Molecular gas in the barred spiral M 100
I. The IRAM 30m map
M.J. Sempere and
Received 30 January 1997 / Accepted 10 March 1997
We present a study on the distribution, kinematics and evolution of the molecular gas disk in the barred SBbc spiral M100(NGC4321). The J=2-1 and J=1-0 lines of 12 CO have been mapped with the IRAM 30m telescope, with resolutions and , within the inner 8kpc of the disk ( =82pc, assuming D =17.1Mpc). Complementary 13 CO(1-0) observations of the nucleus, spiral and interarm regions are used to study the nature of H2 gas.
CO emission traces a markedly asymmetric two spiral-arm structure stretching out from a molecular gas bar. The CO bar has a diameter D and it is aligned with the stellar bar seen in I and K band images (). Arm I (II) springs off the western (eastern) side of the bar at . Arm II is split up in two armlets (at ), it disappears and finally shows up at a position angle close to the major axis northern crossing (). The splitting starts near the inner 3::1 resonance identified by Elmegreen et al (1992) in the enhanced optical images of M100. Molecular gas in the bar is strongly concentrated in a nuclear disk of and M(H2)nucl =2.8 109 M .
Arms I-II display different arm-interarm contrasts (on average, (CO) increases with radius from 2.5 () up to 6.5 (), being higher for arm I than for arm II. Also arms I-II relate differently to other spiral arm tracers, underlying the asymmetry in the disk. Comparison between CO, H I and maps show that there is no coherent sequence in the relative location of the star formation tracers along the spiral arms. Evidences of triggering of star formation along spiral arms are poor: () is only 2 (CO) and systematic offsets between and CO ridges (expected to lie downstream and upstream the spiral potential minimum, respectively, assuming trailing arms inside corotation) are hard to find and at places they are absent or even inverted.
CO reveals as the best tracer of gas kinematics in the inner disk. The CO rotation curve () is steeper than the curves derived from the H I and H data. reaches 200km s-1 in less than 1kpc. The signature of the m=3 instability has been also identified in the CO derived velocity field. The magnitude and the sign of streaming motions, associated with the spiral arms and the bar, are consistent with the CO disk to be inside corotation (). A secondary wave compression develops in the eastern side where arm II is split.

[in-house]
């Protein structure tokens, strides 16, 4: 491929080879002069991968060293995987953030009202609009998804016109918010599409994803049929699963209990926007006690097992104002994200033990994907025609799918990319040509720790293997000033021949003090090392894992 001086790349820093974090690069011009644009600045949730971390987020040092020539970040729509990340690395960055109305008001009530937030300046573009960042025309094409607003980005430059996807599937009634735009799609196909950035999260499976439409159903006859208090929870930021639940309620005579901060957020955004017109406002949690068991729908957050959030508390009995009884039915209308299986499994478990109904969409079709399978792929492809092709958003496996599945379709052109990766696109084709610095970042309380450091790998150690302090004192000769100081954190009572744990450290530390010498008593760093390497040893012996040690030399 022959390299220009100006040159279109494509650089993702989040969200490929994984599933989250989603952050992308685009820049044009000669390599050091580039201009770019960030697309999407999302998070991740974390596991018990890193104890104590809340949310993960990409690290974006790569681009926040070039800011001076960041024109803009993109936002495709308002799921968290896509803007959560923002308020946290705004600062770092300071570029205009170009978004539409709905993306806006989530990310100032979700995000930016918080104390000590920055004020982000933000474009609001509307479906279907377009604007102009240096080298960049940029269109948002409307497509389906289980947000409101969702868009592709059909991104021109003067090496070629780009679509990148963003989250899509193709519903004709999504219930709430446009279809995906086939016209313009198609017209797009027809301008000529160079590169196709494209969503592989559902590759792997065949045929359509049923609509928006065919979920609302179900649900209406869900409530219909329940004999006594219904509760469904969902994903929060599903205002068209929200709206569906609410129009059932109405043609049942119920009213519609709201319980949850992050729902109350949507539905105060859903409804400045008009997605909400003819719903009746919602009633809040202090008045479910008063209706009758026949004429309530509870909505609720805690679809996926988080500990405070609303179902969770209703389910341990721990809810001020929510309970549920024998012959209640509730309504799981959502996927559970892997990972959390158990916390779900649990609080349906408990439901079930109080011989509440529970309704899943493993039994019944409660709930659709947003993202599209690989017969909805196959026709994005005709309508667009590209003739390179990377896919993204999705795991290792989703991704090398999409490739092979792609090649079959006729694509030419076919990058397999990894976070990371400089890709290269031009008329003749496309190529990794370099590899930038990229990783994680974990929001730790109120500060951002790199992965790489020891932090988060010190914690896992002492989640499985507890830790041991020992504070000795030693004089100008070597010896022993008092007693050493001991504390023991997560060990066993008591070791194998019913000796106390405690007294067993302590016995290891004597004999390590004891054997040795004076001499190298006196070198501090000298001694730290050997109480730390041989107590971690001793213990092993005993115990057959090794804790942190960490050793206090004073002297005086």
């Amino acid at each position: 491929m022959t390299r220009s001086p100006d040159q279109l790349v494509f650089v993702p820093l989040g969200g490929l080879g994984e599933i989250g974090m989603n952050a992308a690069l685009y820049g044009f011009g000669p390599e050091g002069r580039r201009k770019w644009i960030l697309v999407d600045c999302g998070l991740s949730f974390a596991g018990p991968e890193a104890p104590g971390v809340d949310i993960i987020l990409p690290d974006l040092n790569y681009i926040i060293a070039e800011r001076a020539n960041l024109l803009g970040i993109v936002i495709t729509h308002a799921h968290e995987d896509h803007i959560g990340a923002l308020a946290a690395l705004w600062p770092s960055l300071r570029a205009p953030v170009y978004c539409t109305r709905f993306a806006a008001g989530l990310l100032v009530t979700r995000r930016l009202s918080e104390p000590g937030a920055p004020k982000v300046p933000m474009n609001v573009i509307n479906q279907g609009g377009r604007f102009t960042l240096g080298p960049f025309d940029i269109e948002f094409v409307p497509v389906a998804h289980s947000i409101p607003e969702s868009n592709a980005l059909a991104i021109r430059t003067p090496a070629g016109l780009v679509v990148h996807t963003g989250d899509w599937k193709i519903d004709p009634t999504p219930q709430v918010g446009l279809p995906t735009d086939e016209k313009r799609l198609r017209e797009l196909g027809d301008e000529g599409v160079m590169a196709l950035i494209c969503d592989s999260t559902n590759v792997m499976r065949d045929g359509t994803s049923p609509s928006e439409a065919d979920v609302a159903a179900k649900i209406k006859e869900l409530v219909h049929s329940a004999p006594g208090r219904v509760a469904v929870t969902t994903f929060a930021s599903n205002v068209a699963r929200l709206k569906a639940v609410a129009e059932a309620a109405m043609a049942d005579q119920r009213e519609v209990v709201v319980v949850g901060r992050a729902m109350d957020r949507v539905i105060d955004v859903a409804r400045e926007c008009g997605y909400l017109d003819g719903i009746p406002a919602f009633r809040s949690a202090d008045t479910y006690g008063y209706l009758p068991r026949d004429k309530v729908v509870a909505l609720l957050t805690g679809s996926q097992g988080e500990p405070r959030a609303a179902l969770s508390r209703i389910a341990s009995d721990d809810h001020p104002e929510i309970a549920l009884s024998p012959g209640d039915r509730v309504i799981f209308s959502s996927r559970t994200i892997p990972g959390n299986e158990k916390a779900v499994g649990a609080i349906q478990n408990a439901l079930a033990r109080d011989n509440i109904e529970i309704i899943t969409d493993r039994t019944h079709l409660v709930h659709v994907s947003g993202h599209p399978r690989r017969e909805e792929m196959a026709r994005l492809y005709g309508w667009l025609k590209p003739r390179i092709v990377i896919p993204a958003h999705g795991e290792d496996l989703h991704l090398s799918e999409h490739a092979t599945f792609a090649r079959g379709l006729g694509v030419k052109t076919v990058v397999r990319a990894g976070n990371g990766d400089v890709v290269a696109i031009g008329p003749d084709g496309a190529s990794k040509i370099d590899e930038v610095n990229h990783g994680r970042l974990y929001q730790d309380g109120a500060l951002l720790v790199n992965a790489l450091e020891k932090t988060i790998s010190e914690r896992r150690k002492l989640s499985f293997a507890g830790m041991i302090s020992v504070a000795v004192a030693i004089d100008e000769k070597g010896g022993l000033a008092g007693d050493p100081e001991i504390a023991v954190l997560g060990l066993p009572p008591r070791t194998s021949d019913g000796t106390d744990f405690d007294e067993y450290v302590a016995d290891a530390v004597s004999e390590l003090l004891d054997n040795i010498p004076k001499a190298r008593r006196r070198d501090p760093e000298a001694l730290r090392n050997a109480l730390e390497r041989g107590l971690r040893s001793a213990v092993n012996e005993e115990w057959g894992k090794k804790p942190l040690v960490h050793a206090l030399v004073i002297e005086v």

Massive star formation (MSF) is inhibited along the gaseous bar, indicating that M100 is an evolved barred system (Friedli and Benz, 1995). Star formation rate (measured as the ratio SFR=F() is lower for the nuclear disk than for the disk itself. However we suspect the measurement of SFR to be subjected to major uncertainties: the X=N(H2) conversion factor might be 3 times lower than implicitly assumed and to vary within the disk (lower for the interarm than for the arms and nuclear region) . Moreover extinction affects F() mostly in the nucleus where the classical Schmidt law breaks down paradoxically (, 1). MSF is set on at a distance 12kpc where N(H2) approaches the Toomre (1964) gravitational instability threshold (). Also for , the neutral gas is mostly in the H2 phase. H I is underabundant in the inner 6kpc and cannot be accounted for by photodissociation of H2 by H II regions.
Asymmetry in the observed molecular gas distribution and kinematics of M 100 seems related with the three-arm structure studied by Elmegreen and collaborators. Although the m=2 spiral mode is still predominant in M100, other secondary modes seem at interplay reflecting the secular evolution of the disk. Compared to M51, M100 appears as an evolved barred spiral.
Key words: galaxies: kinematics and dynamics of galaxies: spiral galaxies: individual radio lines
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© European Southern Observatory (ESO) 1997
Online publication: April 28, 1998